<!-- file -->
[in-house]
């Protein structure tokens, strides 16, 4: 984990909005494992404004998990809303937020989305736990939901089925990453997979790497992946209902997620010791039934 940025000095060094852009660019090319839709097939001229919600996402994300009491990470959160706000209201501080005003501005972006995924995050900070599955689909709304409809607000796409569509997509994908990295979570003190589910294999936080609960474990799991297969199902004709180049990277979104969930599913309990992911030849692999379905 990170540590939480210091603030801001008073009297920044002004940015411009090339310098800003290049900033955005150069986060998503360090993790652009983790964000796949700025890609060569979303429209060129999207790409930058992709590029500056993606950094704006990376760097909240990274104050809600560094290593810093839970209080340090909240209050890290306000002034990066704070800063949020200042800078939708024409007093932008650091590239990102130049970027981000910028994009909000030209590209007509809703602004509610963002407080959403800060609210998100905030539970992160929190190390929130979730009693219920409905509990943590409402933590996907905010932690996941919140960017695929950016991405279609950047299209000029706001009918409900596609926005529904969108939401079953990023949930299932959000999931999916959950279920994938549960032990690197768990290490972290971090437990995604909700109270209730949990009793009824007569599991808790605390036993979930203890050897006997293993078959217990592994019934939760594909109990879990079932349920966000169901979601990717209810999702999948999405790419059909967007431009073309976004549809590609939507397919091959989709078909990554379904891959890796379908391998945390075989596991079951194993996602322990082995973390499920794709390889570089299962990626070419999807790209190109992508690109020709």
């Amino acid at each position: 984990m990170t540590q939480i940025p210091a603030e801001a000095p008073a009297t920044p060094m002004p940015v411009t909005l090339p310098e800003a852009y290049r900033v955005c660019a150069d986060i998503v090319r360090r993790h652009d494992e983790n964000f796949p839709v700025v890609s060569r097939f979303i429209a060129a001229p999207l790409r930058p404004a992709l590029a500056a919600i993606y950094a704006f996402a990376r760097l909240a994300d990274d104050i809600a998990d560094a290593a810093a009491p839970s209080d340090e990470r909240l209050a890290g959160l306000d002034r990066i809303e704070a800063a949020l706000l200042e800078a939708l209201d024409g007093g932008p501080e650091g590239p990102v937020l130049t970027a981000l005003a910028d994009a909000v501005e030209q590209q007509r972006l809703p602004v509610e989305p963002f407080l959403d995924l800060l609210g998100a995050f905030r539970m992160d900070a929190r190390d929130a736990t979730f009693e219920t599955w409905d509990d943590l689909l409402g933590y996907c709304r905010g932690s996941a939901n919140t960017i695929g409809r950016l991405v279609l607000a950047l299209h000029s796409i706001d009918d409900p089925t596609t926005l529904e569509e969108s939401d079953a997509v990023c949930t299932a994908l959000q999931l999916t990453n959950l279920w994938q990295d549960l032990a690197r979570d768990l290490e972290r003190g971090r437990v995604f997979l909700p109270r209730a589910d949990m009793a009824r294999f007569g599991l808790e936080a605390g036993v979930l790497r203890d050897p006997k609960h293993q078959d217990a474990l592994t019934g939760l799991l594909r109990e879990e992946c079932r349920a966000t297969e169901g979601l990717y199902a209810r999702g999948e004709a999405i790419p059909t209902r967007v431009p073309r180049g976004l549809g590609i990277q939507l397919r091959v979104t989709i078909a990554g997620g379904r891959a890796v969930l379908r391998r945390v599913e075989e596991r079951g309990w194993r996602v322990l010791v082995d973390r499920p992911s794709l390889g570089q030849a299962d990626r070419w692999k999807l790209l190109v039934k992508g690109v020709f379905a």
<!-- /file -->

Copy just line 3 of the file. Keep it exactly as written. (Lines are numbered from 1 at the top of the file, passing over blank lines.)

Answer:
């Amino acid at each position: 984990m990170t540590q939480i940025p210091a603030e801001a000095p008073a009297t920044p060094m002004p940015v411009t909005l090339p310098e800003a852009y290049r900033v955005c660019a150069d986060i998503v090319r360090r993790h652009d494992e983790n964000f796949p839709v700025v890609s060569r097939f979303i429209a060129a001229p999207l790409r930058p404004a992709l590029a500056a919600i993606y950094a704006f996402a990376r760097l909240a994300d990274d104050i809600a998990d560094a290593a810093a009491p839970s209080d340090e990470r909240l209050a890290g959160l306000d002034r990066i809303e704070a800063a949020l706000l200042e800078a939708l209201d024409g007093g932008p501080e650091g590239p990102v937020l130049t970027a981000l005003a910028d994009a909000v501005e030209q590209q007509r972006l809703p602004v509610e989305p963002f407080l959403d995924l800060l609210g998100a995050f905030r539970m992160d900070a929190r190390d929130a736990t979730f009693e219920t599955w409905d509990d943590l689909l409402g933590y996907c709304r905010g932690s996941a939901n919140t960017i695929g409809r950016l991405v279609l607000a950047l299209h000029s796409i706001d009918d409900p089925t596609t926005l529904e569509e969108s939401d079953a997509v990023c949930t299932a994908l959000q999931l999916t990453n959950l279920w994938q990295d549960l032990a690197r979570d768990l290490e972290r003190g971090r437990v995604f997979l909700p109270r209730a589910d949990m009793a009824r294999f007569g599991l808790e936080a605390g036993v979930l790497r203890d050897p006997k609960h293993q078959d217990a474990l592994t019934g939760l799991l594909r109990e879990e992946c079932r349920a966000t297969e169901g979601l990717y199902a209810r999702g999948e004709a999405i790419p059909t209902r967007v431009p073309r180049g976004l549809g590609i990277q939507l397919r091959v979104t989709i078909a990554g997620g379904r891959a890796v969930l379908r391998r945390v599913e075989e596991r079951g309990w194993r996602v322990l010791v082995d973390r499920p992911s794709l390889g570089q030849a299962d990626r070419w692999k999807l790209l190109v039934k992508g690109v020709f379905a």